"Ai Weiwei: Dropping the Urn, Ceramic Works 5000 B.C.-A.D. 2010"

By Davies, Christie | New Criterion, February 2012 | Go to article overview

"Ai Weiwei: Dropping the Urn, Ceramic Works 5000 B.C.-A.D. 2010"


Davies, Christie, New Criterion


"Ai Weiwei: Dropping the Urn, Ceramic Works 5000 B.C.-A.D. 2010" Victoria & Albert Museum, London. October 16, 2011-March 18, 2012

"The Flamboyant Mr. Chinnery: An English Artist in India and China" Asia House, London. November 4, 2011-January 21, 2012

"Ai Weiwei: Dropping the Urn" at the Victoria and Albeit Museum and "The Flamboyant Mr. Chinnery" at Asia House offer, in quite, different ways, interesting insights into the interplay between Chinese and Western Art.

At the center of the exhibition "Dropping the Urn," is a triple-framed photo of the Chinese dissident artist Ai Weiwei first holding, then dropping, then standing by the shattered shards of a Han Dynasty (266 B.C.-A.D. 220) urn. A valuable historic artifact has become a disposable item in an enactment of modern performance art. The curators of die V&A have thoughtfully placed close at hand a similar, but intact, Eastern Han earthenware jar with a brown lead glaze. The curators have done the same with Ai's Coca-Cola Vase (1997), made by painting a Coca-Cola logo in bright red with gold underlining on a Neolithic vase. Next to it stands a similar but unimproved earth-colored vase with black decoration; both date from 5000-3000 B.C., The branded version has by far die higher value in the marketplace and is also the more attractive of the two. Possibly this is an illusion created by its having suffered a "sea change into something rich and strange." Yet the original vase is still there underneath, and it is questionable whether it was of much interest to anyone other than dusty archaeologists who measure out their lives with ancient pots.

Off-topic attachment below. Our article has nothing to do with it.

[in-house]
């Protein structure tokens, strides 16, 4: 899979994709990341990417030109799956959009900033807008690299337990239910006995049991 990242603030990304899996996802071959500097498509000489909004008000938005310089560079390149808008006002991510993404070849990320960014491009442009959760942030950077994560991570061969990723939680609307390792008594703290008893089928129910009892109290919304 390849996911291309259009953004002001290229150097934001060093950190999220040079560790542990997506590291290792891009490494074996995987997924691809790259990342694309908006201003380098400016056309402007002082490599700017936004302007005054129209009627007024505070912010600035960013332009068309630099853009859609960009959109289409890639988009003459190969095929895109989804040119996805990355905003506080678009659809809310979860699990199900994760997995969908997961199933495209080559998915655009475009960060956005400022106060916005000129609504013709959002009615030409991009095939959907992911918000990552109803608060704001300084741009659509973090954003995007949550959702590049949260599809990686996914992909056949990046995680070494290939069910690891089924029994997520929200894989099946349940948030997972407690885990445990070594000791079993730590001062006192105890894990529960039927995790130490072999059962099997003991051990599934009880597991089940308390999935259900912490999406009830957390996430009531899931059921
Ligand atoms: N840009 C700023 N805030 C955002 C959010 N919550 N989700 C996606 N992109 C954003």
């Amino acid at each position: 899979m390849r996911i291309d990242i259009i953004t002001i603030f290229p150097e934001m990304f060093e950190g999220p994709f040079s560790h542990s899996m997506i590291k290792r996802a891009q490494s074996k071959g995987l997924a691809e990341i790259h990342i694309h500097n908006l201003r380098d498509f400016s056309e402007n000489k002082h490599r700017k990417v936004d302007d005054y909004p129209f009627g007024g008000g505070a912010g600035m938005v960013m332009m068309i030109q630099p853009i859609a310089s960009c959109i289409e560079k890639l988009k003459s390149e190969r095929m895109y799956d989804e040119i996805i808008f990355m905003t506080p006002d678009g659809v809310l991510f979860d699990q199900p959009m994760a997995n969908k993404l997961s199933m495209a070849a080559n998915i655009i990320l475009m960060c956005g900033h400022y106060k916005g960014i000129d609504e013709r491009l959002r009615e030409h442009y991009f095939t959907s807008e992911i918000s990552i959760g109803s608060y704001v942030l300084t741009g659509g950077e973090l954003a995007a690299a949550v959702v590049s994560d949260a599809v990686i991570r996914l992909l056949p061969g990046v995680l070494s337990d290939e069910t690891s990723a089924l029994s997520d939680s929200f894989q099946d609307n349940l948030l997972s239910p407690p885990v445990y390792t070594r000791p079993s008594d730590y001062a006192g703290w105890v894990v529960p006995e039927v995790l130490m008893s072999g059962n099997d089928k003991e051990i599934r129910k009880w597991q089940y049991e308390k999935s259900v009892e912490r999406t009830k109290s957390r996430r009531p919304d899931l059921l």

Ai Weiwei would have been pleased with the juxtaposition: he both takes a pride in China's artistic past, within which ceramics are central, yet he maintains, "I hate ceramics." He sees himself as creatot, preserver, and destroyer. His zeal for preservation is shown in Souvenir from Beijing (2002), a wooden box containing a brick rescued from the state-sanctioned destruction of one of Beijing's attractive traditional courtyards to make way for some vulgar new development. The brick is his protest. Those Americans and British who regularly connive at similar acts of vandalism are not really in any position to criticize die great Chinese pot-smasher. Yet there remains something shocking and pointless about Ai's Dust to Dust (2009), a glass jar containing the remains of a Neolithic pottery vessel ground into dust, and thus returned to its original state, with all human fashioning removed. It is no doubt a metaphor for the inevitability of death-indeed the one used in our burial service-but it is also a worrying reminder of the deliberate destruction of the tablets of the ancestors during the Cultural Revolution.

On the other side of the V&A's labyrinth of corridors and elevators is a display relating to die Porcelain City, Jingdezhen, the city that inspired Ai and is the source of his notorious piles of porcelain sunflower seeds. For centuries this city was the most important place in the world for porcelain based on its local kaolin. In the display are works by four ceramicists who have stayed there and been inspired by its traditions: Ah Hian, a Chinese emigre; Felicity Aylieff from England; Roger Law, an Australian; and Takeshi Yasuda from Japan, who, after a long stay in the United Kingdom, has become director of the Pottery Workshop in Jingdezhen. Aylieff, Law, and Yasuda have all provided examples of their own recent work in the Chinese tradition, but their ceramics differ gready and in each case have been shaped by the national origin of their creator. Law's works are exu berandy covered in Australian sea creatures. Big fish boldly project from his Saltwater Pot (2003) which is sea-green with a brown tinge. Inside it is a very plain white with a tiny, almost invisible butterfly-Australian on the outside and Chinese within. Law's Saltwater Vase (2008) is a pale traditional green on which he has placed a mass of crab, lobster, jellyfish, squid, big carnivorous fish, and shoals of minnows. …

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